illustrated portrait of English poet Emily Dickinson

Emily Dickinson

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Why is the poetry of Emily Dickinson so appealing and thought provoking? (With reference to "Hope is a thing with feathers," "A narrow fellow in the grass," "I felt a funeral in my brain," "I heard a fly buzz when I died," and "A Bird came down the walk.")

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One of the many reasons that Emily Dickinson's poetry is both thought-provoking and universally appealing is that she masterfully unites readers in a shared sense of humanity.

In "A Bird came down the Walk—," Dickinson immerses readers in the simple beauty of nature. In this poem, she stops to...

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One of the many reasons that Emily Dickinson's poetry is both thought-provoking and universally appealing is that she masterfully unites readers in a shared sense of humanity.

In "A Bird came down the Walk—," Dickinson immerses readers in the simple beauty of nature. In this poem, she stops to observe a bird sustaining himself with food (a worm) and drink (dew). His motions are eloquently captured, from the way he hops sideways to "let a Beetle pass" to the way his flight looks like "oars [that] divide the Ocean, / Too silver for a seam." To be human is to be part of incredible beauty in nature.

In "I heard a Fly buzz—when I died—," the speaker is dying when she notes the sound of a fly in her surroundings. The contrast between the solemn moment of a convergence of her loved ones in the room of her impending death and the almost absurd buzzing of a pesky fly in this scene shows how distractible humans can be in all situations. Dickinson shows that to be human is to sometimes focus on things of insignificance.

In "I felt a Funeral, in my Brain," the speaker narrates a feeling of losing her grip on sanity. She explains that her thoughts keep "beating—beating—till I thought / My mind was going numb—." To be human means to sometimes experience moments when reason fails us and when we are trapped with our own thoughts of solitude and feeling "wrecked."

In "A narrow Fellow in the Grass," the speaker explains his conflicting feelings about encountering snakes. He (as she assumes a male speaker's voice in this poem, a "Boy") speaks of the snake with wonder in the beginning of the poem:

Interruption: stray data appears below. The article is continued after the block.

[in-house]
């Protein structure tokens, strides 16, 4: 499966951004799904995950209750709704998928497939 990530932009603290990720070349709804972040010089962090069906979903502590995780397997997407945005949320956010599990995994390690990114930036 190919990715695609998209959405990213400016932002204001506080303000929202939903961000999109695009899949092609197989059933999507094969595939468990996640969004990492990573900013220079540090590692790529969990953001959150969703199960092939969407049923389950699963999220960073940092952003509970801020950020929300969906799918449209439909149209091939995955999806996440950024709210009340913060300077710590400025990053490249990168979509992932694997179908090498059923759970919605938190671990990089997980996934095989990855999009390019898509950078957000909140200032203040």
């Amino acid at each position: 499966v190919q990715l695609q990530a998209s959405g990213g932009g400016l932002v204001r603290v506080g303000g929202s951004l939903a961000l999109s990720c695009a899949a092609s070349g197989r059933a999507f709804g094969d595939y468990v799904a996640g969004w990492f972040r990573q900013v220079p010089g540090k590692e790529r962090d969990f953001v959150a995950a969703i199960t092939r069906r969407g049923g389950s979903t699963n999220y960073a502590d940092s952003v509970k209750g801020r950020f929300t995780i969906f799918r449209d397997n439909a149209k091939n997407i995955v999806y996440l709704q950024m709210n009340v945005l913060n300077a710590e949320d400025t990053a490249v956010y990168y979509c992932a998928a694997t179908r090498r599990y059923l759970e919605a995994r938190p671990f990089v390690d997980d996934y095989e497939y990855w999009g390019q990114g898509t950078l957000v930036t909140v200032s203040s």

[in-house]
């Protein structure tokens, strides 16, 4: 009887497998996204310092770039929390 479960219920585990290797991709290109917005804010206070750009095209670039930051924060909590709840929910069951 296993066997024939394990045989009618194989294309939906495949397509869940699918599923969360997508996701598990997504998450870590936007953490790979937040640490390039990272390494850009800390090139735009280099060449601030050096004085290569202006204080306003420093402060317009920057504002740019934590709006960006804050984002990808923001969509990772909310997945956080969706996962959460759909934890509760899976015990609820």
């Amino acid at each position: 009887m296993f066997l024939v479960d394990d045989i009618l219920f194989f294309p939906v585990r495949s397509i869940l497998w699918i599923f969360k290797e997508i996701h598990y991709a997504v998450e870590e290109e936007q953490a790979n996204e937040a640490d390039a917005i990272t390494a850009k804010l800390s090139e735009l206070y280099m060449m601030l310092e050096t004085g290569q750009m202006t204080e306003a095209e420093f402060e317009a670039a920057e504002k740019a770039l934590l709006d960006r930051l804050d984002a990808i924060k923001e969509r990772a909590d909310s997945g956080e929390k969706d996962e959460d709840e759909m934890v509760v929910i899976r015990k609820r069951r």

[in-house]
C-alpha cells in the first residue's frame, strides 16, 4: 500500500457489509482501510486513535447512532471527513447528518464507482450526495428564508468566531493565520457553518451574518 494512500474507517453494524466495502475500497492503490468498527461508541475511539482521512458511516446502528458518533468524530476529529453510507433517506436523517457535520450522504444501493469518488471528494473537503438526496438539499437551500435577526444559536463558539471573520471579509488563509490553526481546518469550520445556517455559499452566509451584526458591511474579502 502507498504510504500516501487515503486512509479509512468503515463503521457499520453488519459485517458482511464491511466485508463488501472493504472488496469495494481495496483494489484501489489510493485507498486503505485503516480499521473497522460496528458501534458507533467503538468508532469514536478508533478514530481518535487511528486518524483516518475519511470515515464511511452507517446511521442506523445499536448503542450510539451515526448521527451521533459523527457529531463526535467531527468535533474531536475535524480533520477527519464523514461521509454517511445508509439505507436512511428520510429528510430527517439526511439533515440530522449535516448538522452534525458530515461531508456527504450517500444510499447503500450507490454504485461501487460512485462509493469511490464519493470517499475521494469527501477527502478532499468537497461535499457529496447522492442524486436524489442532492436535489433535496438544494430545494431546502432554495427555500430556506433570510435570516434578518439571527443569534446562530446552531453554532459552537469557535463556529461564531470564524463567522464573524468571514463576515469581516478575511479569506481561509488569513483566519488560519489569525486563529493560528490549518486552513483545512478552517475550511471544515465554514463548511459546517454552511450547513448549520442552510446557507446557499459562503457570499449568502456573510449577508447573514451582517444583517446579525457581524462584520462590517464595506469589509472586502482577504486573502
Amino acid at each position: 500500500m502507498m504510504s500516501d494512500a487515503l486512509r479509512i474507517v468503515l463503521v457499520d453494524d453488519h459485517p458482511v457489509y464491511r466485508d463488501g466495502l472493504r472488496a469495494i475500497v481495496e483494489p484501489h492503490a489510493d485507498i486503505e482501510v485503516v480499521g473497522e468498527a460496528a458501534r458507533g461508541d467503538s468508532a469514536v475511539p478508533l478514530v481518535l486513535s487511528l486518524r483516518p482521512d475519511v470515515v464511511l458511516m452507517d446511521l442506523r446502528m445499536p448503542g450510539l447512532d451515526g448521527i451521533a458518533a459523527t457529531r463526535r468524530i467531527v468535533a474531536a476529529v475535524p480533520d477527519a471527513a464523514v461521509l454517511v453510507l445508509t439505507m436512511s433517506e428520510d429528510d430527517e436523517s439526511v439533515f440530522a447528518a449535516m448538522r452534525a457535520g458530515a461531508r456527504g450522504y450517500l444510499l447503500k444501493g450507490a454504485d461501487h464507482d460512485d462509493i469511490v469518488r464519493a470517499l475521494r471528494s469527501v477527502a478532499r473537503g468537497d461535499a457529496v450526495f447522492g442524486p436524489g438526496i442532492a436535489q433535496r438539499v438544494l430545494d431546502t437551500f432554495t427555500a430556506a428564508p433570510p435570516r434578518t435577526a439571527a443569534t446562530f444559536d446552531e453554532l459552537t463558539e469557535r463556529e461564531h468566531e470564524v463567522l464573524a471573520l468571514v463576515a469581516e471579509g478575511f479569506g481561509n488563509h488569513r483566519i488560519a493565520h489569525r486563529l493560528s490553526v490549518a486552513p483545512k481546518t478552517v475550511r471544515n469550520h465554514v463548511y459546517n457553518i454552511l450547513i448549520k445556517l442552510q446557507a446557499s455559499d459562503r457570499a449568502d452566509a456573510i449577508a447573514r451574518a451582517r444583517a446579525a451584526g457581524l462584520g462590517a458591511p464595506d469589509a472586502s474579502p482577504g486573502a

The Grass divides as with a Comb,
A spotted Shaft is seen,
And then it closes at your Feet
And opens further on—
However, at the end, he notes that he always feels a bit chilled when encountering a snake and always faces "tighter Breathing." To be human, therefore, is to experience conflicting emotions about a single object from time to time.
In "'Hope' is the thing with feathers—," the speaker explains that her soul clings to hope and that it provides her a sweet song throughout life's toughest storms. She has felt it "in the chillest land—/ And on the strangest Sea." To be human, therefore, is to cling to hope in the most impossible of circumstances.
Combining approachable language and imagery in her poetry further allows Dickinson to convey these universal truths which have proven timeless and to unite readers in a shared sense of the wide range of human experiences.
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One of the reasons why Dickinson's poetry is so thought provoking is because her poetry shows a sincere interest in reflecting about the individual and their place in the world.  Dickinson's poetry speaks to the condition in which people can connect.  She speaks about realities that prompt reflection in everyone because the situations in her poetry are ones in which there only profound thoughts and no distinct answers.  

In "I heard a Fly buzz- when I died," the poem's focus the potentially experience in death. This is thought provoking because death is a topic that impacts all, and yet so little is known about it.  What the fly moves towards is a realm in which there are only questions, akin to the experience of death.  What happens to the body and what happens to the soul are conditions in which there are no answers.  The fact that Dickinson takes a state of being in which there are no certainties is one of the reasons why her poetry is so thought provoking.  She is able to excite the sensibilities of thought in her addressing of topics that possess only thoughts.

In "I Felt a Funeral, in my Brain," the topic is mental breakdown.  This is yet another topic in which little is absolute and known.  The thought provoking topic of sanity and insanity is why Dickinson's poem incorporates so much thought.  The uncertainty that is present in Dickinson's subject area is part of the appeal in her poem.  There is nothing certain this realm.  With such ambiguity and doubt, Dickinson's poem lends itself to thought provoking reflection.  In choosing topics that are not absolute but rather far from it, Dickinson's poetry is thought provoking.

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